“So, how are we going to go about doing this?”
“Let’s just start looking in the other rooms, and wait until the fire’s put out in the science labs.”
“No! We’ve gotta get those people out first! Everybody else is fine because they’re not burning, but the people in those labs could be on fire and we’d just be killing them by leaving them alone! Is that what you want to happen?”
“No, well… ”
“So it’s decided! Let’s go.”
They ascended the stairs with rash imprudence. The railing was unhinged from its metal supports at places; at others, oddly cracked straight down the middle, with one side standing utterly erect, and the other hanging limply downwards. The stairs were made of solid plastic and cement, but its original polished cleanness was soiled with wood, filth, and… blood?
“HOLY FUCKING SHIT WATCH OU-”
The stairs could not hold anymore, and a boy tumbled directly downwards amidst a pile of falling rocks, stone, and metal, falling an entire floor before reaching an uncomfortable halt on the cold floor below. Emily heard a perceptible crack of bone, and a gush of dark red blood flowed freely through a wound in his leg.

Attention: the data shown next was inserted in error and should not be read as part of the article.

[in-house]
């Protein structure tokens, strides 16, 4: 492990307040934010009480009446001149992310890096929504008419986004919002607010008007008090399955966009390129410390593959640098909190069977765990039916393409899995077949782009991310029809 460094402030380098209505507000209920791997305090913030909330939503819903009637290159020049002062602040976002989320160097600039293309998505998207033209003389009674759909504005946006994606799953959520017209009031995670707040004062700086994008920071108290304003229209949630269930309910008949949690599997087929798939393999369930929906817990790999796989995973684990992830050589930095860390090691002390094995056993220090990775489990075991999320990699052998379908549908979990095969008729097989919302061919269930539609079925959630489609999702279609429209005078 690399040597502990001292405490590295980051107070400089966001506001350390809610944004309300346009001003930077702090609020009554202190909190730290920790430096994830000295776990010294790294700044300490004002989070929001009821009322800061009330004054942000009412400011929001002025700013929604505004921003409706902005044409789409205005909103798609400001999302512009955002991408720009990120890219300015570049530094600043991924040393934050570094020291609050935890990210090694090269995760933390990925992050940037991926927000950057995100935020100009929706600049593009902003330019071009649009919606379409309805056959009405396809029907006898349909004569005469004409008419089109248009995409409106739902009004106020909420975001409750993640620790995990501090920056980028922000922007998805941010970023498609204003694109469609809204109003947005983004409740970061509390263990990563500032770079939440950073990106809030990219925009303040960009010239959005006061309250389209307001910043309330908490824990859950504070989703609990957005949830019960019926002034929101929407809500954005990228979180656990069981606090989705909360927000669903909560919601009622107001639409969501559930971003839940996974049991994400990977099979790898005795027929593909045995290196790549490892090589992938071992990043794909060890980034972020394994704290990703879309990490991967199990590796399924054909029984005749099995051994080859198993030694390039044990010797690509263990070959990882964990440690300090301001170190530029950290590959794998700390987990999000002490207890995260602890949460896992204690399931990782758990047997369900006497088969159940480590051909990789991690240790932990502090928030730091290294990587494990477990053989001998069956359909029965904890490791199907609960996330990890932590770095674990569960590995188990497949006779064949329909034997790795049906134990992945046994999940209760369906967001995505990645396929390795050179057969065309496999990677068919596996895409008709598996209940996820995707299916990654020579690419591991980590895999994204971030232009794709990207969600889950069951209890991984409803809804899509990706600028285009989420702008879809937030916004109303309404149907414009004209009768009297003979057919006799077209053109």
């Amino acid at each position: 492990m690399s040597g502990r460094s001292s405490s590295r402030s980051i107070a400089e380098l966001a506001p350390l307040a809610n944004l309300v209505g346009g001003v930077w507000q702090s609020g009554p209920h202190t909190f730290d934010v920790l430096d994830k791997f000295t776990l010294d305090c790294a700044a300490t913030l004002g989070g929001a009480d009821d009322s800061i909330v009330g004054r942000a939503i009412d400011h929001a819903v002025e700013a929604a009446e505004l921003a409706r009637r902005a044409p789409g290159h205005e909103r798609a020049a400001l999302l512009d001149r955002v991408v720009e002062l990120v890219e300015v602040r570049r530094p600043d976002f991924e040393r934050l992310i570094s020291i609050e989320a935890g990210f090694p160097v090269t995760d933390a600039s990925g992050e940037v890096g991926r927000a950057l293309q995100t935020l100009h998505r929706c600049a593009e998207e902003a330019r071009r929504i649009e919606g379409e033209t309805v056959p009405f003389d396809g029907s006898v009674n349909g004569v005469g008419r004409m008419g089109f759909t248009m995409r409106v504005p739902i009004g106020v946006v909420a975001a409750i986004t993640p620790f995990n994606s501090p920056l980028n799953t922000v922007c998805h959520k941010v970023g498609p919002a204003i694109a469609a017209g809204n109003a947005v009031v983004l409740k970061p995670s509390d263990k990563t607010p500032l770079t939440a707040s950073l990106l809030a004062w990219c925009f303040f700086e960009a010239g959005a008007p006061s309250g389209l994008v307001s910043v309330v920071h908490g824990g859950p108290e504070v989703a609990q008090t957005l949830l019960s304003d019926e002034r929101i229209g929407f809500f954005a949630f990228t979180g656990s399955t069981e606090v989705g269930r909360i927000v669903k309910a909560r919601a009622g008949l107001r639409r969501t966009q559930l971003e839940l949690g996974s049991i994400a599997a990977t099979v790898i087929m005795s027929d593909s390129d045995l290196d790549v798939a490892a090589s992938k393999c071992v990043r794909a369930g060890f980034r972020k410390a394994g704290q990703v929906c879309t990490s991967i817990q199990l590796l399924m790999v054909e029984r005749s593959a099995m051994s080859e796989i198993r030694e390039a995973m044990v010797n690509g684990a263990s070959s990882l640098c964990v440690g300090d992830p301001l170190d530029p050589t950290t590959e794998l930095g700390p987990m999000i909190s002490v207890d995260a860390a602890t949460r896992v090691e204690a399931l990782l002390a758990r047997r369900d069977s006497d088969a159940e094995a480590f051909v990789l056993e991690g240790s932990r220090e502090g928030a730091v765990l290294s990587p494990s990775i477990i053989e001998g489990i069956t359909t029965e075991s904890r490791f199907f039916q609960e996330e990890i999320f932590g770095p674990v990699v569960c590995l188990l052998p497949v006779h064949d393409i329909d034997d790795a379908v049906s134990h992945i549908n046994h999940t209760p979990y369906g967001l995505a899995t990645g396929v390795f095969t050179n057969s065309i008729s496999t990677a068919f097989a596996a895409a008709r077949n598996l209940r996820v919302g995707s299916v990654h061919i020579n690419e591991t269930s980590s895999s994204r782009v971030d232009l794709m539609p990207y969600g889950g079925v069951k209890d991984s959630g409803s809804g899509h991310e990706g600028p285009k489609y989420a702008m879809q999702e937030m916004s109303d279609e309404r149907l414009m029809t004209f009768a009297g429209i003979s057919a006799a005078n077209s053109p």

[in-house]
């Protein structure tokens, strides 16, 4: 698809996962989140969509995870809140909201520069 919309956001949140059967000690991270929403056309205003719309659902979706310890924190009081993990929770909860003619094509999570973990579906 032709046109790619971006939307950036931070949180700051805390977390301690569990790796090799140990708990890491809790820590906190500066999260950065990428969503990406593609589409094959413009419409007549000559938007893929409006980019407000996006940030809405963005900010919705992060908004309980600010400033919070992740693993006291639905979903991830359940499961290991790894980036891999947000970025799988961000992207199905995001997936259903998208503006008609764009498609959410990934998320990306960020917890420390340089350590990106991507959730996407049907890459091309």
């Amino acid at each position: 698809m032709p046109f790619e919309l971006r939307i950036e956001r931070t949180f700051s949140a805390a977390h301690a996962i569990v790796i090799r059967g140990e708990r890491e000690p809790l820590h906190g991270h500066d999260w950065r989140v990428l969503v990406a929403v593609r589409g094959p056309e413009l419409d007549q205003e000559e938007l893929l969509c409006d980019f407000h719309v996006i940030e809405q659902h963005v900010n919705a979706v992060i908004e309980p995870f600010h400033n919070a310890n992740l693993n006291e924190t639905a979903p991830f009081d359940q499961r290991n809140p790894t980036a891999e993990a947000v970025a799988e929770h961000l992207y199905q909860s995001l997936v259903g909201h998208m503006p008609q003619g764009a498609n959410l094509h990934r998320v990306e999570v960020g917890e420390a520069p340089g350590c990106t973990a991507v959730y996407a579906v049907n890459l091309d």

The others rushed down to his aid, oblivious to any possible risks of further staircase destruction, so fast was their descent. The wound was merely a scratch on a menacingly jagged piece of rock, and his arm was dislocated, but Emily could see nothing else.
“Anyone here a doctor?”
“I took three first aid courses, I can handle this.”
A blonde girl stepped up beside the patient and gripped his arm and shoulder tightly. With a sharp twist and a loud crack, his bone slid seemingly back into place in its shoulder socket, but the victim was left in some distress. Someone took off a ragged undershirt and wrapped it firmly around his still bleeding leg, much to the victim’s discomfort.
* * *
His arm was caught in something hard and cold. His entire body felt cold now, and his arms were beginning to grow numb. What about his feet? He kicked as hard as he could, but found his way blocked by something. At least his legs were free.
He looked out of the corner of his eyes. Something grey and leathery, just at the periphery of his vision. He was inside something. And he was trapped. The sky was darkening and the clouds were pouring rain onto his face, but he could no longer tell whether it was tears of the sky or from himself. The cliff face seemed scarier than ever; the trees seemed to loom over him like giant monsters; and he was cold, and hungry, and scared.